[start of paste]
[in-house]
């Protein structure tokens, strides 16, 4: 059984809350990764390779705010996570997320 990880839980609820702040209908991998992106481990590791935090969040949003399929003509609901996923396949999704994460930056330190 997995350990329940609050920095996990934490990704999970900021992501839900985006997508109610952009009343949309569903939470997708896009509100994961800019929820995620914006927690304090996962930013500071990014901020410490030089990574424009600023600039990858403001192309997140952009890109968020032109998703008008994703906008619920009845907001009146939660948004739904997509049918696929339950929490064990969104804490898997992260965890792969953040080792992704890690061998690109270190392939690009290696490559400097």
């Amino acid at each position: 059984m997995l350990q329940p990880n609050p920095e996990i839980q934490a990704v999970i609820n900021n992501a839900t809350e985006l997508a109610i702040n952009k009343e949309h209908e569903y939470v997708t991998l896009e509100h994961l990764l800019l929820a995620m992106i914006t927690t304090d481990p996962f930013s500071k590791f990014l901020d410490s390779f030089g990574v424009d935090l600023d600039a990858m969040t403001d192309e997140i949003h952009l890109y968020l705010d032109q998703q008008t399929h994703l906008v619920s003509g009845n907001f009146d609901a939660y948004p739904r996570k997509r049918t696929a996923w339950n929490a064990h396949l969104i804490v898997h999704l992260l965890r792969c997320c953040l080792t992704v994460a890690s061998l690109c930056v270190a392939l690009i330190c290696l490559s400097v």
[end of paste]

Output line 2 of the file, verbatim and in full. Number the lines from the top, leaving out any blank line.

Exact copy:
């Protein structure tokens, strides 16, 4: 059984809350990764390779705010996570997320 990880839980609820702040209908991998992106481990590791935090969040949003399929003509609901996923396949999704994460930056330190 997995350990329940609050920095996990934490990704999970900021992501839900985006997508109610952009009343949309569903939470997708896009509100994961800019929820995620914006927690304090996962930013500071990014901020410490030089990574424009600023600039990858403001192309997140952009890109968020032109998703008008994703906008619920009845907001009146939660948004739904997509049918696929339950929490064990969104804490898997992260965890792969953040080792992704890690061998690109270190392939690009290696490559400097």